The answer is, of course, not as a rule- but reading sexist bits of drivel like this really gets my tits in a knot, even if it’s just AskMen.com.
Awesomely, the stereotype of the needy, clingy female has followed us all into the digital age, with Facebook and analogous technology as the lastest place women are pilloried regarding as behaving like obsessive, whiny stalkers all the time. AskMen.com contributer Emily Miller penned what has to be the most pandering, shallow and inaccurate assessment of female presence on social media in a column entitled “Crazy Things Women Do on Facebook.”
Skipping wholesale over the fact that men too have been known to engage in emotionally unhealthy and fixated love-interest wallowing via social media, Miller trots out all the old, tired stereotypes regarding women in relationships- kicking off her offensive missive with the assertion that chicks “are trained in the art of creating, maintaining and controlling relationships, and Facebook is just one more resource they can use to keep tabs on and influence people.” Women as happiness hating harpies that will eat your soul with a side of low-fat Buffalo Ranch: check.
Miller then goes on to assert…
Women set up fake profiles to follow exes on Facebook: This one may seem a bit extreme, but it is certainly not unheard-of for a woman to set up a fake Facebook persona in order to creep on her ex’s profile… If you want to prevent this from happening, don’t add any strangers to your friends list. If you have a friend you know is still in touch with her, keep your interactions limited.
Does this happen? Yes. But is it in any way solely or even predominantly the domain of women on social networks? Not in the slightest. As farfetched as it may seem, men have also been known to resort to deception in order the check up on a lost love. Not an admirable activity, but chances are you know a dude who has done this, too. For the record, I don’t know anyone who has “creeped” using a fake profile- male of female.
Women manipulate through Facebook photos: Another crazy thing women do on Facebook is to put up embarrassing or compromising photos of people that have gotten on her bad side… it’s not only vindictive, but also pretty immature.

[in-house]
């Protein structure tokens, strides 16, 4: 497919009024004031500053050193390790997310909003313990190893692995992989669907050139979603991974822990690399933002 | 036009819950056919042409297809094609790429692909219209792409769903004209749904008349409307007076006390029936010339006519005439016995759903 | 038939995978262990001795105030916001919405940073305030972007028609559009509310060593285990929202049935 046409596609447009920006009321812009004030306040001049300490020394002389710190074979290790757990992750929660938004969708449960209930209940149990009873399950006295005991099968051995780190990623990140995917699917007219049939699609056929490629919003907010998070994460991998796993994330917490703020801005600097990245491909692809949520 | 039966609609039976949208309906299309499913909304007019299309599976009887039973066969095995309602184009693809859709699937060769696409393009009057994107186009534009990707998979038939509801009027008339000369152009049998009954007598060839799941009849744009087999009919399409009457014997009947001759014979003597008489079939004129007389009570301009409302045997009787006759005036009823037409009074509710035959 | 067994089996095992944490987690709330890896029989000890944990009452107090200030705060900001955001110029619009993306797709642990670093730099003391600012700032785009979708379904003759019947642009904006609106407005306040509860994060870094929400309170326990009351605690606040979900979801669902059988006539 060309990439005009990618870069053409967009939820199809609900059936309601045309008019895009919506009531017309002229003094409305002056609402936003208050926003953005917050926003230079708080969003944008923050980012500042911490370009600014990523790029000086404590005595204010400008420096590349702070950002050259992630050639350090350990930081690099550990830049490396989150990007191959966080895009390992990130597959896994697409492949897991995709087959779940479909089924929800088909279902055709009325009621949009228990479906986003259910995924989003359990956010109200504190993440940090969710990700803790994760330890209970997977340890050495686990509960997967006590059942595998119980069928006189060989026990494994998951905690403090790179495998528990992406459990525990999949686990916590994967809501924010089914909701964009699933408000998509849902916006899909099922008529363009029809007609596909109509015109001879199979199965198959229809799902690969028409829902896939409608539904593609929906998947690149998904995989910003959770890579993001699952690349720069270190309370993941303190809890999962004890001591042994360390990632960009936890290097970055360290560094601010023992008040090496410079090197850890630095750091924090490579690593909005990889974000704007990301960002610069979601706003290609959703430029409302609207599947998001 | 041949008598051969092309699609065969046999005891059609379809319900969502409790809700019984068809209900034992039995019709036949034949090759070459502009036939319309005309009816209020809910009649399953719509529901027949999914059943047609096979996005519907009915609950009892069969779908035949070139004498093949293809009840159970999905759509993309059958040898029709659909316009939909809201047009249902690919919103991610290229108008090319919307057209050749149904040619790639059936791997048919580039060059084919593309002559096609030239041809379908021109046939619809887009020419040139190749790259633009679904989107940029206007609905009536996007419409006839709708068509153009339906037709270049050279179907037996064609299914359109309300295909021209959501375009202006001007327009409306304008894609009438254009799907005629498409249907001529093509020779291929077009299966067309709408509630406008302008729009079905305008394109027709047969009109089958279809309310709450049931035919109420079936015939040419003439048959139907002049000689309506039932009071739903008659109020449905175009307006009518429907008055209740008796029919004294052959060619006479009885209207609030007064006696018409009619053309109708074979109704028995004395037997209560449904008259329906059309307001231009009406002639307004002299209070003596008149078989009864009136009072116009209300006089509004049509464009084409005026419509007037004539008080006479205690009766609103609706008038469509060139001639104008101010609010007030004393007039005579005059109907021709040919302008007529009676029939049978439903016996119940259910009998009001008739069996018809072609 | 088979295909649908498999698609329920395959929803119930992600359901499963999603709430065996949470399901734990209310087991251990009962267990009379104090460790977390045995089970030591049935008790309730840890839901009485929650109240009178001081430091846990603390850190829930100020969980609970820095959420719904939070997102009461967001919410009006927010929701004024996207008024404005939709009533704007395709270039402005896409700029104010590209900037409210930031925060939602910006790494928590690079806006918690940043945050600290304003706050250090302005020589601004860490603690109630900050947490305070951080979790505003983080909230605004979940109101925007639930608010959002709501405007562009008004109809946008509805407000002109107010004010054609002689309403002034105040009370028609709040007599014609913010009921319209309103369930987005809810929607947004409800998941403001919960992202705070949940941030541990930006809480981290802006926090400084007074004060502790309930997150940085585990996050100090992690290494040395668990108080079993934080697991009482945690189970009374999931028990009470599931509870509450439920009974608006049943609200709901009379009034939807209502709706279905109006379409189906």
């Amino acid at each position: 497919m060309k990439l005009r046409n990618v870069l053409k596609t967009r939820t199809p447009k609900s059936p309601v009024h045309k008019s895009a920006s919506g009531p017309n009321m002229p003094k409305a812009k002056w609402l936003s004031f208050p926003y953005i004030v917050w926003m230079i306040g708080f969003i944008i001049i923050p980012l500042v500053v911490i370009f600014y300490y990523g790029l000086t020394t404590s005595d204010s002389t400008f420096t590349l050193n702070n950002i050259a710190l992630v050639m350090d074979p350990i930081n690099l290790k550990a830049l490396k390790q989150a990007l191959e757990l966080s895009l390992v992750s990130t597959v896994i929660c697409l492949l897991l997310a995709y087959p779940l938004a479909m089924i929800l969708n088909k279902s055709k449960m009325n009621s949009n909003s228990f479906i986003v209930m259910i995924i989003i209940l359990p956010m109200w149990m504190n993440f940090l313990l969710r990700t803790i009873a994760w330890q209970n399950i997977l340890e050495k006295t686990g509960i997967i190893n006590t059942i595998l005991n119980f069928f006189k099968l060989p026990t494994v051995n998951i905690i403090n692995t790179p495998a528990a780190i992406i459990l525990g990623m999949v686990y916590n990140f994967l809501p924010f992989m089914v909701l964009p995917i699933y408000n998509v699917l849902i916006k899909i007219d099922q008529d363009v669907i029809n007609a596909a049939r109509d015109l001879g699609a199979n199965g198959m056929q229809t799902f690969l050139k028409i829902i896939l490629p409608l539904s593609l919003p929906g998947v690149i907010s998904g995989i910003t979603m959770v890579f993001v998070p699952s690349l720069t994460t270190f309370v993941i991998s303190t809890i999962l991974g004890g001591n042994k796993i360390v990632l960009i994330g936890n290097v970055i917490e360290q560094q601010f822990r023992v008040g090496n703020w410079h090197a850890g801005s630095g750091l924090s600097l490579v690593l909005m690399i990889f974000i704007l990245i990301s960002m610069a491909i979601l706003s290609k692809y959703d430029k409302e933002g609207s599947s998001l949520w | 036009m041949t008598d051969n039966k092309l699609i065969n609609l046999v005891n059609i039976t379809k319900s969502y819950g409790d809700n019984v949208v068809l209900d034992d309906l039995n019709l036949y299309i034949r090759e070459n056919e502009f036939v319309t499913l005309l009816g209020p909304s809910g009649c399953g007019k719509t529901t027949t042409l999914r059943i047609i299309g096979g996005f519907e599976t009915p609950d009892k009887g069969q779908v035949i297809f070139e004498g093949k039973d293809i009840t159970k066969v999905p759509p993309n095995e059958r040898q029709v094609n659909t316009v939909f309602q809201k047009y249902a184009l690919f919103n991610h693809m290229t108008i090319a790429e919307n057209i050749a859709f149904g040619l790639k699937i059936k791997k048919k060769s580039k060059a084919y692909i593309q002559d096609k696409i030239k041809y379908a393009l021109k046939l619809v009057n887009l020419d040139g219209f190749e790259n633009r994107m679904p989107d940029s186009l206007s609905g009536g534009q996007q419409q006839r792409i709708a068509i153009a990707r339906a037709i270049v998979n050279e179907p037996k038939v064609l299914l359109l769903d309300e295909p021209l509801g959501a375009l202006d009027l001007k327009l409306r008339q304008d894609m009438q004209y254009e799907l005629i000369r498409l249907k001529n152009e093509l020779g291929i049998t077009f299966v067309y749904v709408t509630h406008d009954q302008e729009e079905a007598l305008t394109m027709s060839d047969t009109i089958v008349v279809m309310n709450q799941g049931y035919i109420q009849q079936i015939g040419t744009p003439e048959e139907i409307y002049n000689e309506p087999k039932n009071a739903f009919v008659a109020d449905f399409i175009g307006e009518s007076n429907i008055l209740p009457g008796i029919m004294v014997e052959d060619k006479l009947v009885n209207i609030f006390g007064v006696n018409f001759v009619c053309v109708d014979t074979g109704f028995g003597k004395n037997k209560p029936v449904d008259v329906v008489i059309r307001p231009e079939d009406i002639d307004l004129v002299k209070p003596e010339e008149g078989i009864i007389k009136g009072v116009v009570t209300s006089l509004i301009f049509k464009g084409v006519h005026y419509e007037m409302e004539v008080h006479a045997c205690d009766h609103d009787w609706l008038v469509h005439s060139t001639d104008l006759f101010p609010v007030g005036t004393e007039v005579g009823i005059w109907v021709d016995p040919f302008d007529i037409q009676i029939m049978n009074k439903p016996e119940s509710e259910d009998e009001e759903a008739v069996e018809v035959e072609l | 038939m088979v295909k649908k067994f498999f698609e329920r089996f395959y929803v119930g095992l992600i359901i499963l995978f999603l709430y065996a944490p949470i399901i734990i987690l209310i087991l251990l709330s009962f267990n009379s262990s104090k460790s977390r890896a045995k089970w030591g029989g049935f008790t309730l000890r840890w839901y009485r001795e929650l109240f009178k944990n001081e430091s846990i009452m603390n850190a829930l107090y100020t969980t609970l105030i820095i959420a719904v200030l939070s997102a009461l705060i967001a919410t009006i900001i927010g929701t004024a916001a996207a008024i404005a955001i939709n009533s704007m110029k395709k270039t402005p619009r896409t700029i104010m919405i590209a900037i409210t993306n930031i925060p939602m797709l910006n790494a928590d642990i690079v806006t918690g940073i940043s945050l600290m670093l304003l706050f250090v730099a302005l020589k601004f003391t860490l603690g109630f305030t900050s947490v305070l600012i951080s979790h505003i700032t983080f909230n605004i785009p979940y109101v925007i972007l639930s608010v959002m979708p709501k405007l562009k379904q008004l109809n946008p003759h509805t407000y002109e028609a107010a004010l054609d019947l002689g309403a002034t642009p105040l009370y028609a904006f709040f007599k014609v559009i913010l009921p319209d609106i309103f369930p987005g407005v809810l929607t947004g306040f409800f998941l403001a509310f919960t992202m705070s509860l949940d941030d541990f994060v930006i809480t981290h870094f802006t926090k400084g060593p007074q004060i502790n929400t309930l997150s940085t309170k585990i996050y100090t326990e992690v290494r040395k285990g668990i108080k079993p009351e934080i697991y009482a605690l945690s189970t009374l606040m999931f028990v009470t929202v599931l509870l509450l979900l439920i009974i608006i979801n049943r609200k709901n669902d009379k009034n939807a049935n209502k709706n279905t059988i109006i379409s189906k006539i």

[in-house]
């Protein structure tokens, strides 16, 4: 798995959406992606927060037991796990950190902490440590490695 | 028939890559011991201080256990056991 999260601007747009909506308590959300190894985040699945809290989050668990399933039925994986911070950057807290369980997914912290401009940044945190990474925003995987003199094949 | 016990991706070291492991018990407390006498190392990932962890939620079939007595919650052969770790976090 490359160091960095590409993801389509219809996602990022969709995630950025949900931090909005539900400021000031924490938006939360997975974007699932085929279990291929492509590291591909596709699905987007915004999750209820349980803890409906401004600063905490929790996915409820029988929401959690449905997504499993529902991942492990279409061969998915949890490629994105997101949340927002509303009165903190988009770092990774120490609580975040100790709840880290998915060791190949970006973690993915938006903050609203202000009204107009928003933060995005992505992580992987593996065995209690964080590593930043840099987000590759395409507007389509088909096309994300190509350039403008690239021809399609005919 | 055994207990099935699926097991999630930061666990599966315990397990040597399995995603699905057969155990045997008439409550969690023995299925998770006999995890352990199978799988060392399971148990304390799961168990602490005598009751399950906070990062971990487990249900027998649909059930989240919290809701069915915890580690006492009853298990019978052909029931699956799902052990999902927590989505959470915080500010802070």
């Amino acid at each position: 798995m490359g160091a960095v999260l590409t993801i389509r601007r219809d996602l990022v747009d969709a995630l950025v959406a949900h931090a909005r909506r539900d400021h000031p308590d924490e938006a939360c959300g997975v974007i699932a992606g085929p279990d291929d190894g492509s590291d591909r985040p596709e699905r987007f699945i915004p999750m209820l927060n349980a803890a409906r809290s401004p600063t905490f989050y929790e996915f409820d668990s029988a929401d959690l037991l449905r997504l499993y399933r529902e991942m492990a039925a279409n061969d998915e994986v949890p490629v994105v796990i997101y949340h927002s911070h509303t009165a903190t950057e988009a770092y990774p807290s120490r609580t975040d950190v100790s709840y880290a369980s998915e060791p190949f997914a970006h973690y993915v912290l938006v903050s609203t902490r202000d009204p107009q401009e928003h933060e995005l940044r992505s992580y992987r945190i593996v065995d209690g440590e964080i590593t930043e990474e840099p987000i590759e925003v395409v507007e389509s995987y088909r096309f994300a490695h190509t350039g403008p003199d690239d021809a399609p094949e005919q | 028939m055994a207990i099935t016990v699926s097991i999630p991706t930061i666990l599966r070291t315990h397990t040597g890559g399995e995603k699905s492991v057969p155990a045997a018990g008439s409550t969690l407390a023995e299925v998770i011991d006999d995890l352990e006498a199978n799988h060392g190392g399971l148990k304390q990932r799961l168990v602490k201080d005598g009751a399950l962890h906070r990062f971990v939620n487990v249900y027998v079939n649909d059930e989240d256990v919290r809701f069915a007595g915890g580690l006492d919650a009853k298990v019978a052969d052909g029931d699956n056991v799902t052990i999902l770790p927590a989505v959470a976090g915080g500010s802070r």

A woman might also use her Facebook photo albums to present an image of herself that doesn’t exactly match up to reality. In her photos she might appear more sexy, more adventurous and altogether more exciting than she is in real life.
Again- seriously? You don’t know any men whose Facebook profiles are full of images of them climbing mountains and cozying up to random women who they feel are attractive in order to paint the image of an ideal life? Pretty much everyone does this- it’s called “uploading pictures to Facebook.”
Guess what? I didn’t upload any pics from my last pelvic exam because it wasn’t my most attractive moment, I didn’t feel the need to share it and there’s no rule you have to post your entire life. The idea that women are out to run some sort of scam on men by posting the highlights of their lives while conveniently ignoring the less-relivable aspects is a bit intellectually disingenuous because everybody does this.
Women post passive-aggressive Facebook status updates: For example: “Valerie visited the jewelery [sic] store and is tired of waiting!!!!” could be a not-so-subtle clue that she doesn’t want to wait for that engagement ring much longer. Post-breakup, a woman might post status updates that hint at a crazy social life: “Melanie is exhausted from a crazy night!” or “Jessica is having a great day,” are both the types of messages that say a lot more when they come right after a big breakup.
Again, not the sole domain of women. Some users are a massive, happiness sucking presence of Facebook, and both men and women are known to be passive aggressive on the service. So now women and women only have to monitor everything they say if their relationship fails because posting about a night out or a positive experience is somehow meant to agitate their ex?
Suggestion: if a recent ex’s happy updates upset you, the problem is not with them. Also: Women- living totally and entirely for the presentation of a shiny rock… we’re not interested in anything else!
Miller then reiterates the photo thing, insinuating women try to fake relationships via suggestive photos, before moving on to:
Posting a fake relationship status: Some unattached women choose “in a relationship” for their profile just so people won’t start matchmaking or single-girl-pitying… Some single women even arrange with one of their close girlfriends to be “in a relationship” with each other to avoid this kind of condescending sympathy.
Because if a woman isn’t interested in meeting someone on Facebook, she’s either frigid or a lesbian? Miller’s logic- most frequently seen in frat boys and date rapists- ascribes a sinister motive to a very basic action. Some people, male and female, just don’t want you poking around in their personal business- and what’s more personal than your love or sex life? If anyone on Facebook has “in a relationship” as their status, it is pretty safe to say your advancements are not sought out. It’s not a challenge, it’s a polite nod.
Do you find these stereotypes offensive, even when given a fresh, new social media slant? Should Emily Miller be forced to turn in her Chick Card and leave the sisterhood forever?
Author: Kim LaCapria
Kim LaCapria is a social media enthusiast, long-time Inquisitr.com writer and beauty and lifestyle industry expert. She covers a wide range of social media topics, with a particular interest in style-related apps and services.
When not working, Kim can be found on Facebook and Pinterest, skating, and sneaking off to Spa Castle.